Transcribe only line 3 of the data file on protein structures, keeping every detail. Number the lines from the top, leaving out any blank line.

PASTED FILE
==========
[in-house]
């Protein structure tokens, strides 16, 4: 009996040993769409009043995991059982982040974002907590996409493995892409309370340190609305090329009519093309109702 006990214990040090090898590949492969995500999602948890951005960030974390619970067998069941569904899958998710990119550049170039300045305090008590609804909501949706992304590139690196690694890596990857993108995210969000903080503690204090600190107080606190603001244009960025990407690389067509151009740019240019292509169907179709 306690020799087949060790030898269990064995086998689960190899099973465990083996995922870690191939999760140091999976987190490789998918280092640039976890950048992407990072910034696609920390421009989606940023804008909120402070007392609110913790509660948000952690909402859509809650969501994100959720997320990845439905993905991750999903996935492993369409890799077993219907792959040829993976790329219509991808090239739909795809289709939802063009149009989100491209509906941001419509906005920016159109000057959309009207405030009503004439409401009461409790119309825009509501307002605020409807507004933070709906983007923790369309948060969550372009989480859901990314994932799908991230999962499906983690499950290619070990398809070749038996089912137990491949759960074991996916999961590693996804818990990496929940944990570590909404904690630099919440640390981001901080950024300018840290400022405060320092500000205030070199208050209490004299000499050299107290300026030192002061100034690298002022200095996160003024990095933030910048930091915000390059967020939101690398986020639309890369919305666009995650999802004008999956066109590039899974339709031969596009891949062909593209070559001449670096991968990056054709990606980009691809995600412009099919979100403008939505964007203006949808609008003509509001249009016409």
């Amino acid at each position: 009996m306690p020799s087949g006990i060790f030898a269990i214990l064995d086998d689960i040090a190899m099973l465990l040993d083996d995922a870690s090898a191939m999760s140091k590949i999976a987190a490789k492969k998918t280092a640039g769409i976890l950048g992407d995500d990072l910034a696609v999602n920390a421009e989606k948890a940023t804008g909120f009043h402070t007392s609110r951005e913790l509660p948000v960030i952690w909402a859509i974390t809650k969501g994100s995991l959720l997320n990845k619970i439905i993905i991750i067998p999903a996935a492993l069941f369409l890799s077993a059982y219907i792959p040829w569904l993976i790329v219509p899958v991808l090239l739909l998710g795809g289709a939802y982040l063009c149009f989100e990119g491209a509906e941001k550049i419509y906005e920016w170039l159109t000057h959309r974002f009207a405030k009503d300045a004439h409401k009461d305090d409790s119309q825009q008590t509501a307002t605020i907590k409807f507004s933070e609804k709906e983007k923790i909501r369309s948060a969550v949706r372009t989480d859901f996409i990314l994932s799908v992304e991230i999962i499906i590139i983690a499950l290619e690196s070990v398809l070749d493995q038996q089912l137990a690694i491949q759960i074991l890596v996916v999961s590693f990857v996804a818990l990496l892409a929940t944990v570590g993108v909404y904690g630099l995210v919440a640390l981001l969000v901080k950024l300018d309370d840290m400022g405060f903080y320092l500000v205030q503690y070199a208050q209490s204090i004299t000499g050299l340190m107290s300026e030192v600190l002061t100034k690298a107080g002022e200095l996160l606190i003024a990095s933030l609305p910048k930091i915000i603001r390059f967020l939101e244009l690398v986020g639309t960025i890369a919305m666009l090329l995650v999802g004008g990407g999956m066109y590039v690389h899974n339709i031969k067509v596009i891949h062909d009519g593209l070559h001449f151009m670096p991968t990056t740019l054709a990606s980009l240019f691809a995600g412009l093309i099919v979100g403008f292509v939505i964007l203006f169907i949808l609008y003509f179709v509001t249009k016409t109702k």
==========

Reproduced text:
């Amino acid at each position: 009996m306690p020799s087949g006990i060790f030898a269990i214990l064995d086998d689960i040090a190899m099973l465990l040993d083996d995922a870690s090898a191939m999760s140091k590949i999976a987190a490789k492969k998918t280092a640039g769409i976890l950048g992407d995500d990072l910034a696609v999602n920390a421009e989606k948890a940023t804008g909120f009043h402070t007392s609110r951005e913790l509660p948000v960030i952690w909402a859509i974390t809650k969501g994100s995991l959720l997320n990845k619970i439905i993905i991750i067998p999903a996935a492993l069941f369409l890799s077993a059982y219907i792959p040829w569904l993976i790329v219509p899958v991808l090239l739909l998710g795809g289709a939802y982040l063009c149009f989100e990119g491209a509906e941001k550049i419509y906005e920016w170039l159109t000057h959309r974002f009207a405030k009503d300045a004439h409401k009461d305090d409790s119309q825009q008590t509501a307002t605020i907590k409807f507004s933070e609804k709906e983007k923790i909501r369309s948060a969550v949706r372009t989480d859901f996409i990314l994932s799908v992304e991230i999962i499906i590139i983690a499950l290619e690196s070990v398809l070749d493995q038996q089912l137990a690694i491949q759960i074991l890596v996916v999961s590693f990857v996804a818990l990496l892409a929940t944990v570590g993108v909404y904690g630099l995210v919440a640390l981001l969000v901080k950024l300018d309370d840290m400022g405060f903080y320092l500000v205030q503690y070199a208050q209490s204090i004299t000499g050299l340190m107290s300026e030192v600190l002061t100034k690298a107080g002022e200095l996160l606190i003024a990095s933030l609305p910048k930091i915000i603001r390059f967020l939101e244009l690398v986020g639309t960025i890369a919305m666009l090329l995650v999802g004008g990407g999956m066109y590039v690389h899974n339709i031969k067509v596009i891949h062909d009519g593209l070559h001449f151009m670096p991968t990056t740019l054709a990606s980009l240019f691809a995600g412009l093309i099919v979100g403008f292509v939505i964007l203006f169907i949808l609008y003509f179709v509001t249009k016409t109702k």